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Keeping ethics, standards and moral conduct at the forefront
Former International Federation of Journalists (IFJ), Secretary General- Aidan White believes that journalists need more training, be more informed and be knowledgeable of the importance of ethics if they are stay abreast of sweeping changes engulfing the communication and information sector globally.
“I hope to see much more discussion about the need to bring ethics and the question of standards and moral conduct of journalists into the debate, it’s going to be extremely important. “
He was facilitating a seminar titled ‘Keeping the Faith: Ethical Journalism in a World of Conflict and Crisis’ in Beirut, Lebanon on the occasion of the 16th International Freedom of Expression (IFEX) General Meeting.
The seminar noted that the news agenda in 2011 is full of challenges for journalists- religious rivalries, an Arab spring, race hatred on the march in Europe, drug- fuelled conflicts across Central Asia, poverty and social dislocation across much of Africa and Asia.
IFEX states that with so many threats on all sides there is an urgent need to reinforce moral values in journalism and to encourage transparent and responsible media that will continue to play pivotal role in shaping norms in society.
White has contributed to and written books on ethical journalism during his term with IFJ.
He said this is a time of more freedom of expression than ever before by many stakeholders but “I’m a firm believer still in the need for journalism because journalism is distinct, distinct form of expression, distinct because the very name journalist is framed in a set of values.
“It’s the notion that when you communicate information, whatever platform you use, you do so on the basis of a certain set of values.
“We know what they are- basically respect the truth, to be independent, to make sure that we respect our audience and do no harm, the aim is to be accountable.
“To make ourselves accountable to what we do, this is what makes journalism and journalists distinct.
“This is why journalism has in the past has been a force for social progress. Journalism has shaped norms in society. And that capacity for journalism to be a good contributor to society and to democracy is fundamental,” White said.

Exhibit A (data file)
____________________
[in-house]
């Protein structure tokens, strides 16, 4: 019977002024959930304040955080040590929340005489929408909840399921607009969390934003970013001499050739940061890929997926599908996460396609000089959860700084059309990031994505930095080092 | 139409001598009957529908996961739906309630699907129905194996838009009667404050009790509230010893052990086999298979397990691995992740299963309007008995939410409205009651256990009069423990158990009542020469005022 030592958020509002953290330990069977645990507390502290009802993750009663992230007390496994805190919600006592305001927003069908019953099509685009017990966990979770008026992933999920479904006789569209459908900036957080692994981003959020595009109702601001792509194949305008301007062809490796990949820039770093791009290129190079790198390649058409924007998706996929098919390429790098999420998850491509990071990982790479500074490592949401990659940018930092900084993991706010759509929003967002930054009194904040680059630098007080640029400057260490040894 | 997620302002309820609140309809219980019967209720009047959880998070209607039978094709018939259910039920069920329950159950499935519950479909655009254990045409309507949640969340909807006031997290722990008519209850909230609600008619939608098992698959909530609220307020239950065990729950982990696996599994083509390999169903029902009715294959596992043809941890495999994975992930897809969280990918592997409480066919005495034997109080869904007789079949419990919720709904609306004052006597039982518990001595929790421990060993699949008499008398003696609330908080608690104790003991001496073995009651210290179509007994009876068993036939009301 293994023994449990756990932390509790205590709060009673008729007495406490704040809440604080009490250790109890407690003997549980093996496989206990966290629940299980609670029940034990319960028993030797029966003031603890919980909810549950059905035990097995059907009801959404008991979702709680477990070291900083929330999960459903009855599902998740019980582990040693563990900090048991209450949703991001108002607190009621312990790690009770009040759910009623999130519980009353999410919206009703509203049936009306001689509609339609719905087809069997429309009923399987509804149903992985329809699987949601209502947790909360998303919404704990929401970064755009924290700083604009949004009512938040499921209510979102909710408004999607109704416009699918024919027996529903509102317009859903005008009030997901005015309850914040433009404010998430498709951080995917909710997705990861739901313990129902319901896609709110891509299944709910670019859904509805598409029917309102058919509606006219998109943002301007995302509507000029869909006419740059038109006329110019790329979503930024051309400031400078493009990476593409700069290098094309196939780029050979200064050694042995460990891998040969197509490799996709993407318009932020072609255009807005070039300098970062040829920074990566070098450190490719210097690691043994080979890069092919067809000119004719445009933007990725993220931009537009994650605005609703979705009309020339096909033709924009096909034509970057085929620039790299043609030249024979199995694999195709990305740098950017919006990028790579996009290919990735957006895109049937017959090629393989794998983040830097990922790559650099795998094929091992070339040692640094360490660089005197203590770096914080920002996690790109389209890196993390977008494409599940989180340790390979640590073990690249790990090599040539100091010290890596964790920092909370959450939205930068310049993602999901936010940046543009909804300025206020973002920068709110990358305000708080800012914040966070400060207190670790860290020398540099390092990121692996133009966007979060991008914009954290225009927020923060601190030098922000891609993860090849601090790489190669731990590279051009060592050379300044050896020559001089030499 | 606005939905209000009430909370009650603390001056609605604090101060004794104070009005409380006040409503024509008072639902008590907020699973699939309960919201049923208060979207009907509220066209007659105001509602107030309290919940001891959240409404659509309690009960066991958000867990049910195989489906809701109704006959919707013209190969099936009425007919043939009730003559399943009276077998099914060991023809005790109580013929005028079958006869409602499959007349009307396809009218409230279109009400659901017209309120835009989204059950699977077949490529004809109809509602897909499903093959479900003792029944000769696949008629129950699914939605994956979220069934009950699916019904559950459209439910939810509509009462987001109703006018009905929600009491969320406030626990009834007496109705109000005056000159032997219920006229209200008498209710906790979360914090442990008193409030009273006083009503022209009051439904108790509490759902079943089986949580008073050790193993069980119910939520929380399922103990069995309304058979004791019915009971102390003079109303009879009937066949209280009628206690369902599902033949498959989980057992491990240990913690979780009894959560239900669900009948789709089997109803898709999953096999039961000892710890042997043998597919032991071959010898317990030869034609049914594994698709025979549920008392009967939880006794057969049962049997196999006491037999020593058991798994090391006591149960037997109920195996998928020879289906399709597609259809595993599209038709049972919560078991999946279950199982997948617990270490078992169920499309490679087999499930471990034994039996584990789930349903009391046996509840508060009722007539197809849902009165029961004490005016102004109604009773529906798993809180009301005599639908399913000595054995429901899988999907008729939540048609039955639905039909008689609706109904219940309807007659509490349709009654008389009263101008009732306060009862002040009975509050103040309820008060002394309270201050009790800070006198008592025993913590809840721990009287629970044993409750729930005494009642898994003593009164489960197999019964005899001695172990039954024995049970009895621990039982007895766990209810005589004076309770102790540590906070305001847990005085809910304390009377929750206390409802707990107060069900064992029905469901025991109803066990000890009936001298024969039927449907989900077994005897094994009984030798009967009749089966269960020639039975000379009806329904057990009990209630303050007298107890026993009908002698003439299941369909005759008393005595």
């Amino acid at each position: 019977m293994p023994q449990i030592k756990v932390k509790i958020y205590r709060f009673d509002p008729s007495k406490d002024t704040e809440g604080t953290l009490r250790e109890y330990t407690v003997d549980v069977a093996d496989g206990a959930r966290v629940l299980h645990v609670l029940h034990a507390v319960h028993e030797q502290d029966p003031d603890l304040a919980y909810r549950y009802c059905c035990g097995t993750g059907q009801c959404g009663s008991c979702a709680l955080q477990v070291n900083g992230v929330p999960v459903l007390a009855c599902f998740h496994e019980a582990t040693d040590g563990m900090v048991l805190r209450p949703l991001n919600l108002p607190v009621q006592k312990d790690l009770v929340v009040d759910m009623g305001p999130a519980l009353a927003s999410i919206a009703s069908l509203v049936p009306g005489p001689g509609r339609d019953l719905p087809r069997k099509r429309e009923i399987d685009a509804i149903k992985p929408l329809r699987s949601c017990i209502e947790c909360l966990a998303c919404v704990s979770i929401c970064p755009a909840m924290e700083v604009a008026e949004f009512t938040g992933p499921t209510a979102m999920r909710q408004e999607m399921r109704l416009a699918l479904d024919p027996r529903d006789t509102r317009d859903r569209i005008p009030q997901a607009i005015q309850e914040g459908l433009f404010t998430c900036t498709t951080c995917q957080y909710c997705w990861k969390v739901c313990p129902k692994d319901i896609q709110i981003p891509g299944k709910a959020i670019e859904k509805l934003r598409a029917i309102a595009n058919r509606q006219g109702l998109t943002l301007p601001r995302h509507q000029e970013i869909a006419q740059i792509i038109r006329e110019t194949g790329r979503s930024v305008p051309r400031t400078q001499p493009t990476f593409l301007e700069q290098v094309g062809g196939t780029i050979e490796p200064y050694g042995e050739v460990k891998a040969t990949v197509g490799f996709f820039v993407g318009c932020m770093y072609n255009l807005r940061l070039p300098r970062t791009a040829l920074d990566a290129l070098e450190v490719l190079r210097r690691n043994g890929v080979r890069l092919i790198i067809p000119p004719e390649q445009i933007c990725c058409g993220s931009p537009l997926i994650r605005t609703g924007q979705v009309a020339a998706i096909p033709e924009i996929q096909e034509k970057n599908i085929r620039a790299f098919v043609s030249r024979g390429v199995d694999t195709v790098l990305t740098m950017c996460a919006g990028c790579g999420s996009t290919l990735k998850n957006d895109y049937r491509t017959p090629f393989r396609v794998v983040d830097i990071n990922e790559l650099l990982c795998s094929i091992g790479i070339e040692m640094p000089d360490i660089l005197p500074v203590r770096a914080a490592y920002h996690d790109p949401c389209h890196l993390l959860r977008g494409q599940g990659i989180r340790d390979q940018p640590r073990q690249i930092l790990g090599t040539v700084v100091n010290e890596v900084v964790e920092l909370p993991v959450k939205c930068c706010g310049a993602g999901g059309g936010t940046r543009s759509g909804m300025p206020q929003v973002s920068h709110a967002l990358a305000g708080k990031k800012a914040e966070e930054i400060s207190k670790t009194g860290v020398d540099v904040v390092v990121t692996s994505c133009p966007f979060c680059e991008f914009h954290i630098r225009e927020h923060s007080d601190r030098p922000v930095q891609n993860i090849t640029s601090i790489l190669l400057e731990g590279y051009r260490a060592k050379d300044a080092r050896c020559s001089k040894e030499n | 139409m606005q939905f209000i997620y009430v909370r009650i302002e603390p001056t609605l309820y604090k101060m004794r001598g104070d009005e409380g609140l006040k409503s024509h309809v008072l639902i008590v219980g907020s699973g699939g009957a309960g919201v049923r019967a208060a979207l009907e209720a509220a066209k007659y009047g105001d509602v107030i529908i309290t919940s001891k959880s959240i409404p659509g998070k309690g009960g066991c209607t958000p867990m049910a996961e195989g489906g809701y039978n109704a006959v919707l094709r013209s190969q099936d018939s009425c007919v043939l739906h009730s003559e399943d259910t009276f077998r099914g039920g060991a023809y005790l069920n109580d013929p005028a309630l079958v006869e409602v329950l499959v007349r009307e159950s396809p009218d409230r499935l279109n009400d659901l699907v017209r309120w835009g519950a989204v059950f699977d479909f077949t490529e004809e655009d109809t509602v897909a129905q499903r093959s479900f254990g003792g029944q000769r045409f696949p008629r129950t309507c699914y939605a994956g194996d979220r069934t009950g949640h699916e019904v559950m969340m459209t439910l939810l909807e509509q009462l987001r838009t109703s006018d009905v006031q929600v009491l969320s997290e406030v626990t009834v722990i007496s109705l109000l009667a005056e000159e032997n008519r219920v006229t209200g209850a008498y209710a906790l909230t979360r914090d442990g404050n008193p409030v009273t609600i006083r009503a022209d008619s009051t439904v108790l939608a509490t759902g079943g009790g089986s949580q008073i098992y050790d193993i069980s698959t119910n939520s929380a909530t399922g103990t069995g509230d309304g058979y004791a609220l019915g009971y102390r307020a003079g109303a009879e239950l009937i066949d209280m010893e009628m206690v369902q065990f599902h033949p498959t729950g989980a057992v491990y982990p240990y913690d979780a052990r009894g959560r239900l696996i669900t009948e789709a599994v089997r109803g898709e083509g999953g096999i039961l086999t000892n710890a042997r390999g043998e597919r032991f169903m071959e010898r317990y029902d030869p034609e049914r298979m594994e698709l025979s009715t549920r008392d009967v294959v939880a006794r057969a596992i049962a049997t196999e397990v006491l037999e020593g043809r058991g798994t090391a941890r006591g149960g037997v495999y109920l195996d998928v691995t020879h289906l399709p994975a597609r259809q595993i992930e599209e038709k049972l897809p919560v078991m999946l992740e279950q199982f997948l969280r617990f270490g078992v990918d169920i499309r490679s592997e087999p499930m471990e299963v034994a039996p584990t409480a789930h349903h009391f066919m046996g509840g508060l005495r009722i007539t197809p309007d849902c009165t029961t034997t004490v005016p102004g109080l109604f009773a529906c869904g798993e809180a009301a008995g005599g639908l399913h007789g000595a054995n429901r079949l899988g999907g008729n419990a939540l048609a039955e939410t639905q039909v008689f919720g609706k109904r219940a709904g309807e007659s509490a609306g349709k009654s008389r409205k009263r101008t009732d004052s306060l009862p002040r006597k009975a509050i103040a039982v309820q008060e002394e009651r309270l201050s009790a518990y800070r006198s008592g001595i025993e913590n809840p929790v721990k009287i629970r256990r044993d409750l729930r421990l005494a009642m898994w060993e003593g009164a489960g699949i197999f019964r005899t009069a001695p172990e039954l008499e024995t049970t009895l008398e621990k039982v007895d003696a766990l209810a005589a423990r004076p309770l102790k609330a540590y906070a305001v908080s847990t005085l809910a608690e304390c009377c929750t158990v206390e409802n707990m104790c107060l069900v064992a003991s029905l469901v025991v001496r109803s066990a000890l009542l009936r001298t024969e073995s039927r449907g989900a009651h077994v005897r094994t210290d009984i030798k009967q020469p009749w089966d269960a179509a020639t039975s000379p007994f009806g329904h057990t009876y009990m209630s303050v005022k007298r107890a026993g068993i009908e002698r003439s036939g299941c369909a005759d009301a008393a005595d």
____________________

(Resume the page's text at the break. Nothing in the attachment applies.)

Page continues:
The debate as he put it focused on the defense of right, protection of human rights and the need for quality of information in society.
The need for people to have access to useful, reliable, truthful, honest information, without it democracies cannot function.
He highlighted several issues:
1) How to protect quality journalism and ethical journalism in a world of corruption and political intrigue and threats
2) How to provide systems of media accountability which build public confidence and faith in journalism and in media systems
3) How to extend the notion of values and standards to all of the communications community now, not only those who are employed in traditional media but all of the communications systems.
These he said were important questions and absolutely vital in defining and improving the relationship in the defense of human rights, freedom of expression and building up a culture of quality communication and information.
White told the gathering that codes of conducts say different things in different countries but actually they all say the same thing “tell the truth as you know it.
“Be independent. Don’t be a spokesperson for the ministry of information or the political party. Be yourself, have your own conscience, be respectful of the community. Be aware of the damage that could be done by the word and images that you use and make yourself accountable.
“That is to say, I’m a journalist, I’m proud of what I do, I’m ready to answer for what I do. “
In order for this to be made meaningful he quips that the codes have to be taken off the wall and put inside people and converted into daily practice in the way that journalists and media operate.
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